The project focuses on young people living on the streets and minors in detention, their parents and members of their communities. In this way, as the young people prepare to live harmoniously in their communities, their parents/guardians and the wider community also prepare to accept them. This is done by strengthening the capacity of these young people to defend their own rights. To this end, the following activities are being implemented: training in forum theatre, scene creation and presentation to communities; artistic training in music, dance and painting; awareness-raising events for parents and communities; parent-youth exchange meetings; and workshops for parents to reinforce a positive parenting approach.


Testimony of an artist from the show Resilience - News from Omoana - January 2024

I’m a 27-year-old HIV-positive person, a highly motivated leader and an active defender of sexual and reproductive rights (SRR), particularly for people living with HIV. I am a former beneficiary of the “Omoana House” project. Now, at St. Francis Health Care Services (hereafter: St. Francis), an Omoana partner, I hold the position of Youth Coordinator. This position allows me to strategically influence the DSR/HIV programmes for young people in the country. I am also director of the Jinja Network of young people living with HIV/AIDs (JNYPA), a network that promotes meaningful participation of young people living with HIV/AIDs and a stigma-free environment in the Busoga sub-region. Finally, I founded Batabaazi Culture Troop, a community-based cultural information and advocacy organisation on HIV/AIDS, tuberculosis and malaria, using Afro-centric and artistic approaches (music, dance and drama).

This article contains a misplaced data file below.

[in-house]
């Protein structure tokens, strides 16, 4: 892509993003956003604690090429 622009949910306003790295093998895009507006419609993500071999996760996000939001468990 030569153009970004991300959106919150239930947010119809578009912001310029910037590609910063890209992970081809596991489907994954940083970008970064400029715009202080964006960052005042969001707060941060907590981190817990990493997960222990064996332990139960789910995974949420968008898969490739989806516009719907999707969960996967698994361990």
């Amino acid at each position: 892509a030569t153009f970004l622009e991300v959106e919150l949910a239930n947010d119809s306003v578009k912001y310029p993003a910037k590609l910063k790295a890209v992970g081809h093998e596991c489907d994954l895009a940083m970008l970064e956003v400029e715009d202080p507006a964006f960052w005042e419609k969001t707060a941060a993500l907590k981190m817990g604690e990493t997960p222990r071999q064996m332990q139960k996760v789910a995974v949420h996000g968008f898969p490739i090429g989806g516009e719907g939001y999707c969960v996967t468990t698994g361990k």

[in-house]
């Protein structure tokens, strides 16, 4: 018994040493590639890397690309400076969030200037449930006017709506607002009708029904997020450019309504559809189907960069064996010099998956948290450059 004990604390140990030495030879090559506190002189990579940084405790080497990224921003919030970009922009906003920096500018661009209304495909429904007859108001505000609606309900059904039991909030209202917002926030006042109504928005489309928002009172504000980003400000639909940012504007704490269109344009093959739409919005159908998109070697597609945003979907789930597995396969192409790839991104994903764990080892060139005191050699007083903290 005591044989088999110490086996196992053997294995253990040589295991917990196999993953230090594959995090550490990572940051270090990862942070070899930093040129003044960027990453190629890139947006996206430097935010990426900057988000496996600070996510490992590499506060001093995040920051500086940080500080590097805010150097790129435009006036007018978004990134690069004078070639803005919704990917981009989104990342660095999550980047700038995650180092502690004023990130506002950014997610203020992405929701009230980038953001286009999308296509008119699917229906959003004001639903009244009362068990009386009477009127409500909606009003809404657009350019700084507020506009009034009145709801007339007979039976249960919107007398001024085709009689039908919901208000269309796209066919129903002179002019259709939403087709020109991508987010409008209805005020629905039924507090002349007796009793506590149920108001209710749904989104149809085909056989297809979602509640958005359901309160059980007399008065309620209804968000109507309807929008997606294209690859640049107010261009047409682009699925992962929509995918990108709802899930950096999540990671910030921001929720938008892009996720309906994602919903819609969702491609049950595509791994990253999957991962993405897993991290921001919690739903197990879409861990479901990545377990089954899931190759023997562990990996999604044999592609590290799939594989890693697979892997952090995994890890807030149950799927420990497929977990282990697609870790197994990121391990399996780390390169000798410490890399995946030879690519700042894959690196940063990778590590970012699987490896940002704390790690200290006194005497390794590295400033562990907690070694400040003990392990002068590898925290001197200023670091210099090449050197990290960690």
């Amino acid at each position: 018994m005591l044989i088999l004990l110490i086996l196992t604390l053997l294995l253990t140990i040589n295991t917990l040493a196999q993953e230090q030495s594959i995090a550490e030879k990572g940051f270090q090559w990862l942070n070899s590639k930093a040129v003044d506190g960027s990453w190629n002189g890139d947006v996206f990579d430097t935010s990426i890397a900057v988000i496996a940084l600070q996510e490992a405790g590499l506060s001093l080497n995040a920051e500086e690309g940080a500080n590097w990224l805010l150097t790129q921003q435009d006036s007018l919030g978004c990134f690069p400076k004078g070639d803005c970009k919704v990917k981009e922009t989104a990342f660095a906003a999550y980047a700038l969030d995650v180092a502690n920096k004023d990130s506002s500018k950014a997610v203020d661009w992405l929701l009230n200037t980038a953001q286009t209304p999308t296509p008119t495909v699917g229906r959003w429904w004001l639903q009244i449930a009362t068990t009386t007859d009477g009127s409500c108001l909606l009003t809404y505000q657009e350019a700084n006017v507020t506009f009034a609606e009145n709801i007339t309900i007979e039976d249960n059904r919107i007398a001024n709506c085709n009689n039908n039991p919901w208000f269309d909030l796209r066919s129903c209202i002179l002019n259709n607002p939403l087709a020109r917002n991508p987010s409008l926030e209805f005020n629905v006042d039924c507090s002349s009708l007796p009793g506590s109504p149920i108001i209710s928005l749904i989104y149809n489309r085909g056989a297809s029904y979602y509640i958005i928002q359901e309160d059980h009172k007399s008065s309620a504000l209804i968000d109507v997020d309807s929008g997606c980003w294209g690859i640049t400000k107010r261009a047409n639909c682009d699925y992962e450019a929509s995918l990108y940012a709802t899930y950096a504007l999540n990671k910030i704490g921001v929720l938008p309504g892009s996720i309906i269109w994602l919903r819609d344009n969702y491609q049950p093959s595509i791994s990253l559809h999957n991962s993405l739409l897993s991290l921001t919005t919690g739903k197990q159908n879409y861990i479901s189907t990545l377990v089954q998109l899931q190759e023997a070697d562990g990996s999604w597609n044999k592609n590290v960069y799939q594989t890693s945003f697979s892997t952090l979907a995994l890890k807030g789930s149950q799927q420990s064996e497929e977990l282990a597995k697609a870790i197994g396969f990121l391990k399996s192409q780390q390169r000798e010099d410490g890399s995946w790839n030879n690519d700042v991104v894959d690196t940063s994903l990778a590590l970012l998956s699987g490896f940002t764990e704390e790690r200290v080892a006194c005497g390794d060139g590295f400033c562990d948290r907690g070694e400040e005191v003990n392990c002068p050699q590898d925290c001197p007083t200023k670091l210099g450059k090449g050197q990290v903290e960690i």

I lost all the important people in my life: my father when I was two weeks old, my mother when I was 14, then my grandmother and my uncle in a short space of time. I nearly dropped out of school, I stopped taking my antiretrovirals (treatment for HIV). My life went downhill, with no hope and no one to talk to for advice. I was depressed, but thanks to Omoana House, which is part of the St. Francis partner health care services, I was cared for, rehabilitated and brought back to school. I was able to get a diploma in accountancy and I can’t wait to go further. Today, I’ve created my own family. I have two beautiful children, a daughter and a son.

As a result, the Resilience show – which was due to be performed in Switzerland in November 2023, but had to be cancelled due to visa refusal – was a great way to showcase the kind of resilience I’ve shown along the way. I was, however, happy to be able to share this show in schools in Uganda, to bear witness to my journey and inspire other young people. I would like to thank St. Francis and Omoana for their continued support of young people living with and affected by HIV.